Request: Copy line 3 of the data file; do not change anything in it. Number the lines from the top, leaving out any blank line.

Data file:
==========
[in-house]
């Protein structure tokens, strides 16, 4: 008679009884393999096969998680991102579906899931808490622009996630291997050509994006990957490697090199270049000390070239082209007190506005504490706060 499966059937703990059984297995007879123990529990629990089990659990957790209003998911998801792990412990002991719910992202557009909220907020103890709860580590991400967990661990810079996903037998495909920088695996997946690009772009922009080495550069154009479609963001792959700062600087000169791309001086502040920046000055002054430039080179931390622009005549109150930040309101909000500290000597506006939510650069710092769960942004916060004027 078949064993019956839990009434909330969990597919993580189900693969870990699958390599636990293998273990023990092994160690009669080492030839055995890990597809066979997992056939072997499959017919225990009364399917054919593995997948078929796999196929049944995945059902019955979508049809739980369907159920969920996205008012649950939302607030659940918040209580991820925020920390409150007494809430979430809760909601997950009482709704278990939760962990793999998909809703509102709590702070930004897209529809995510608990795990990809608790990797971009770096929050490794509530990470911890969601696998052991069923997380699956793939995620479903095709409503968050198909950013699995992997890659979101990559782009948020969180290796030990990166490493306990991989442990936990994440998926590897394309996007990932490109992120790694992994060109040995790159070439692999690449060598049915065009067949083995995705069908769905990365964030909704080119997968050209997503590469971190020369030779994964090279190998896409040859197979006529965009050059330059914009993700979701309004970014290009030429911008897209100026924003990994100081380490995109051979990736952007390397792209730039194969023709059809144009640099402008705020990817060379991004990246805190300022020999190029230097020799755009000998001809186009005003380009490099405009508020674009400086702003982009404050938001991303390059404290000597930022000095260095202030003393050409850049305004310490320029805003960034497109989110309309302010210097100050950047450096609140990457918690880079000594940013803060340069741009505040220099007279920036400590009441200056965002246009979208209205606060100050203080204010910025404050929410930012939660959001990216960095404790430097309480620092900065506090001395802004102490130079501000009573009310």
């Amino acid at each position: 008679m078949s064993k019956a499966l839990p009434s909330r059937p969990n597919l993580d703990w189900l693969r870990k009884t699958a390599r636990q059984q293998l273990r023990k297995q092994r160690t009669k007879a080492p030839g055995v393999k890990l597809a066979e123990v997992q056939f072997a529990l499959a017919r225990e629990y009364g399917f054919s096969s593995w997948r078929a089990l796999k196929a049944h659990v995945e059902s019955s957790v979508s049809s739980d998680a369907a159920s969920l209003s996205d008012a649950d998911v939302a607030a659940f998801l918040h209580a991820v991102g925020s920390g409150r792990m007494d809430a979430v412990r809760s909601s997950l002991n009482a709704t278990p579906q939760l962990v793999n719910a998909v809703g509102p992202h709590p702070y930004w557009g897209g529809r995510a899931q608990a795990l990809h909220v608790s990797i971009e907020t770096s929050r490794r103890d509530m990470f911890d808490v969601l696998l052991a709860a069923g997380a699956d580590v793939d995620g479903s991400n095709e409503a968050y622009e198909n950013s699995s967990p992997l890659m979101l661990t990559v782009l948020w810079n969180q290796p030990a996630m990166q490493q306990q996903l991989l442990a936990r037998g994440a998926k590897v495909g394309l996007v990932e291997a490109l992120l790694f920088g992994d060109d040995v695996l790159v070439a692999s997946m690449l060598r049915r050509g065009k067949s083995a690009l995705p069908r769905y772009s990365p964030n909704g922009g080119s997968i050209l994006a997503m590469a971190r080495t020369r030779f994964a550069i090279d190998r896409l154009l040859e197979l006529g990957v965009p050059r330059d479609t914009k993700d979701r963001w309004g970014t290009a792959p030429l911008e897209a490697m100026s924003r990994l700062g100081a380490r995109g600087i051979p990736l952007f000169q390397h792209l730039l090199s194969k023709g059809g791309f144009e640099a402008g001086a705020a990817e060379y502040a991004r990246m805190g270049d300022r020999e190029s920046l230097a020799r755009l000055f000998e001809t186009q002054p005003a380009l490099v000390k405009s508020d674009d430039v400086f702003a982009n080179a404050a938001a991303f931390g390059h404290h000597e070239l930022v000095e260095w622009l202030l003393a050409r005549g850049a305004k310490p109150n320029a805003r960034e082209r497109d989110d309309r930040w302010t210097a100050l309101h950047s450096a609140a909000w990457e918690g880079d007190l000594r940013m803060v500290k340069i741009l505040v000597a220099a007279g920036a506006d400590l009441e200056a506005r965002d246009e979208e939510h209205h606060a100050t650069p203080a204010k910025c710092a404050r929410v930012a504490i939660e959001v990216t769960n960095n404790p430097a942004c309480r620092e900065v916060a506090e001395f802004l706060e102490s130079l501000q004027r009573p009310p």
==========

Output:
């Amino acid at each position: 008679m078949s064993k019956a499966l839990p009434s909330r059937p969990n597919l993580d703990w189900l693969r870990k009884t699958a390599r636990q059984q293998l273990r023990k297995q092994r160690t009669k007879a080492p030839g055995v393999k890990l597809a066979e123990v997992q056939f072997a529990l499959a017919r225990e629990y009364g399917f054919s096969s593995w997948r078929a089990l796999k196929a049944h659990v995945e059902s019955s957790v979508s049809s739980d998680a369907a159920s969920l209003s996205d008012a649950d998911v939302a607030a659940f998801l918040h209580a991820v991102g925020s920390g409150r792990m007494d809430a979430v412990r809760s909601s997950l002991n009482a709704t278990p579906q939760l962990v793999n719910a998909v809703g509102p992202h709590p702070y930004w557009g897209g529809r995510a899931q608990a795990l990809h909220v608790s990797i971009e907020t770096s929050r490794r103890d509530m990470f911890d808490v969601l696998l052991a709860a069923g997380a699956d580590v793939d995620g479903s991400n095709e409503a968050y622009e198909n950013s699995s967990p992997l890659m979101l661990t990559v782009l948020w810079n969180q290796p030990a996630m990166q490493q306990q996903l991989l442990a936990r037998g994440a998926k590897v495909g394309l996007v990932e291997a490109l992120l790694f920088g992994d060109d040995v695996l790159v070439a692999s997946m690449l060598r049915r050509g065009k067949s083995a690009l995705p069908r769905y772009s990365p964030n909704g922009g080119s997968i050209l994006a997503m590469a971190r080495t020369r030779f994964a550069i090279d190998r896409l154009l040859e197979l006529g990957v965009p050059r330059d479609t914009k993700d979701r963001w309004g970014t290009a792959p030429l911008e897209a490697m100026s924003r990994l700062g100081a380490r995109g600087i051979p990736l952007f000169q390397h792209l730039l090199s194969k023709g059809g791309f144009e640099a402008g001086a705020a990817e060379y502040a991004r990246m805190g270049d300022r020999e190029s920046l230097a020799r755009l000055f000998e001809t186009q002054p005003a380009l490099v000390k405009s508020d674009d430039v400086f702003a982009n080179a404050a938001a991303f931390g390059h404290h000597e070239l930022v000095e260095w622009l202030l003393a050409r005549g850049a305004k310490p109150n320029a805003r960034e082209r497109d989110d309309r930040w302010t210097a100050l309101h950047s450096a609140a909000w990457e918690g880079d007190l000594r940013m803060v500290k340069i741009l505040v000597a220099a007279g920036a506006d400590l009441e200056a506005r965002d246009e979208e939510h209205h606060a100050t650069p203080a204010k910025c710092a404050r929410v930012a504490i939660e959001v990216t769960n960095n404790p430097a942004c309480r620092e900065v916060a506090e001395f802004l706060e102490s130079l501000q004027r009573p009310p």